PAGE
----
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Swansea High Street
Usually for opera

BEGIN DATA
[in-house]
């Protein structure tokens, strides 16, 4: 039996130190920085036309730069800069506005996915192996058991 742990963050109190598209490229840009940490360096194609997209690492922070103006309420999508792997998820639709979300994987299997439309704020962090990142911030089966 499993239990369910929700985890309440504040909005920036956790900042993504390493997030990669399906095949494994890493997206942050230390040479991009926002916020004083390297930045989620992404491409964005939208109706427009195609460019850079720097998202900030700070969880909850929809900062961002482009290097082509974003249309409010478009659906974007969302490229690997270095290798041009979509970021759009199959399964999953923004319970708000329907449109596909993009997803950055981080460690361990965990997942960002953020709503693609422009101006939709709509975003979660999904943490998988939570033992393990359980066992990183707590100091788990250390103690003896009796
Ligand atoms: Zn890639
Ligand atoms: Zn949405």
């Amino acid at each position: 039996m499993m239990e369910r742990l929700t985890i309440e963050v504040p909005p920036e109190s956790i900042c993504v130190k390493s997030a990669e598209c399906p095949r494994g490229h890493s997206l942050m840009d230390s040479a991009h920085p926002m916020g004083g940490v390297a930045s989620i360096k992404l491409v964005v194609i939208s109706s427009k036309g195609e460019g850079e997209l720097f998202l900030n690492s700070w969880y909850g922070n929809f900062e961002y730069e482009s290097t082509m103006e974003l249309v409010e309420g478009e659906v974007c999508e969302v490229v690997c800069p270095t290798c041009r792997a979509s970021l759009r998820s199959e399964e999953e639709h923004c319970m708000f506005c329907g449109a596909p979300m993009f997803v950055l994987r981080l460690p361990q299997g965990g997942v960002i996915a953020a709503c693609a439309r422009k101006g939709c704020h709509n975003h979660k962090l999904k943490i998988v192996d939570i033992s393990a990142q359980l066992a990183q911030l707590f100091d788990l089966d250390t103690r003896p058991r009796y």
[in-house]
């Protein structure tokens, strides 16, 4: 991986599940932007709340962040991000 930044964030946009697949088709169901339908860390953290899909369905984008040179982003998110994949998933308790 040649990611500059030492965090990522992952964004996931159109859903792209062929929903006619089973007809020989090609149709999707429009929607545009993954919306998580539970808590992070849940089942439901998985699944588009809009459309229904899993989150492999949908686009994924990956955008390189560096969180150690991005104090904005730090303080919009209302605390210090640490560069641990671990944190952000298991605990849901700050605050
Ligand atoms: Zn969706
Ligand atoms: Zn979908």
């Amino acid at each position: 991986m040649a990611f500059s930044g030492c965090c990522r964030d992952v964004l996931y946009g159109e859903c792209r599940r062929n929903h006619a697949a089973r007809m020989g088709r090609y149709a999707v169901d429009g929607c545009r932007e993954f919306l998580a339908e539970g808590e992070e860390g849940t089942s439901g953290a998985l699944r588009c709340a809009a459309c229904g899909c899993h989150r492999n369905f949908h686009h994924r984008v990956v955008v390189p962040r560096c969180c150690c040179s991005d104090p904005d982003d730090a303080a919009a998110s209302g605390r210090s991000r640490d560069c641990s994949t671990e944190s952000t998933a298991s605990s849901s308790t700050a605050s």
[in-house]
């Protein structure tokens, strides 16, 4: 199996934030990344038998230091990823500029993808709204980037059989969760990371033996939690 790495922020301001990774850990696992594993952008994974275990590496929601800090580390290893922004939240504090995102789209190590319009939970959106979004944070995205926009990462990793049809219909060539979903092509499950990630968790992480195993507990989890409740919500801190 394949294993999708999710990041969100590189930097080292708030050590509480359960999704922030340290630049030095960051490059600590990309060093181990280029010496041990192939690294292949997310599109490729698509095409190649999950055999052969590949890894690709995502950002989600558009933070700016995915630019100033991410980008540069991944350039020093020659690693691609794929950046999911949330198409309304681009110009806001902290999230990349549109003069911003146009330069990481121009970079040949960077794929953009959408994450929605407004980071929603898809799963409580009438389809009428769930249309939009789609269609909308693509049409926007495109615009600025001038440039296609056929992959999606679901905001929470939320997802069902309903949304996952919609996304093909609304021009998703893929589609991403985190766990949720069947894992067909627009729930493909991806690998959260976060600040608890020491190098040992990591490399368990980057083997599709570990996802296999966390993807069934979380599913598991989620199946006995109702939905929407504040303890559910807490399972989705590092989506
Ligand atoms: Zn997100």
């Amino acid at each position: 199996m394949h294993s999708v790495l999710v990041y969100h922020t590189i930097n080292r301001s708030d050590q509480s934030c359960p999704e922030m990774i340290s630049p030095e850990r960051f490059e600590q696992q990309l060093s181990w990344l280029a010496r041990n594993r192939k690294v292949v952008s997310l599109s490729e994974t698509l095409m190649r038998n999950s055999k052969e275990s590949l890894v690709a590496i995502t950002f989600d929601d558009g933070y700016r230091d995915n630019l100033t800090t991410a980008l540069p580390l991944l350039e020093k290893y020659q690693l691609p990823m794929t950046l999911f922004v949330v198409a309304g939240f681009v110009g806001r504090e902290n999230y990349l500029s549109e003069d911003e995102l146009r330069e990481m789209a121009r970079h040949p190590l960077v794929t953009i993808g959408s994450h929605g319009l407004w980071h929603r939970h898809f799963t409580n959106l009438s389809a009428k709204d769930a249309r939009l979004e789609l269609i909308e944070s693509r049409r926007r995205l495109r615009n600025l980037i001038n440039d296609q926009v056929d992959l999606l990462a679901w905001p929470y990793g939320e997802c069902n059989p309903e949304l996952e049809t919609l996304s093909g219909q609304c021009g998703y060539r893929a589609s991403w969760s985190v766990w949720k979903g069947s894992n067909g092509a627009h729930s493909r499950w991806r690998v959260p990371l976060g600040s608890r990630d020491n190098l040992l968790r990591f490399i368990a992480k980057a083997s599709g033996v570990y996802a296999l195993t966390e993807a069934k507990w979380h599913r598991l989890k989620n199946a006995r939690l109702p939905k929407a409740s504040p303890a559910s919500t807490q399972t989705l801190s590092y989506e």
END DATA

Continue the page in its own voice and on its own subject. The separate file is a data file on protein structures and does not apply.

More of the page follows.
Swansea Grand Theatre is at the heart of the city and county of Swansea’s cultural life and is one of the foremost theatres in Wales, with a long and illustrious history. Opera diva of the day, Madame Adelina Patti declared the theatre open on 26th July 1897 During the theatre's early years (1897 - 1930) it established itself as a venue for the best touring companies and star names of the time, with visits by the likes of Ivor Novello, Forbes Robertson and the first knight of theatre, Sir Henry Irving. The theatre then entered a turbulent period in its history from 1933 to the early seventies with many successes and many failures, including being turned into a cinema for a fourteen year period. In the 1960s and 70s the theatre was sadly neglected and audience numbers dwindled mainly thanks to the popularity of television. In 1969 Swansea Council came to the rescue and leased the theatre. In 1970 Swansea gained city status and the council bought the lease outright. The City and County of Swansea continues to own, manage and fund Swansea Grand Theatre today. A multi-million-pound refurbishment programme from 1983 to 1987 turned the 1026 seat theatre into one of the most technically advanced and aesthetically pleasing venues in the UK. Then in 1999 the theatre welcomed the addition of a new Arts Wing which increased the space open to visitors by a third and created a new studio and three exhibition areas. In any one year around 400 performances take place in the main auditorium and 100 (and growing) performances in the Arts Wing. Average attendances at the theatre are 270,000 per year.
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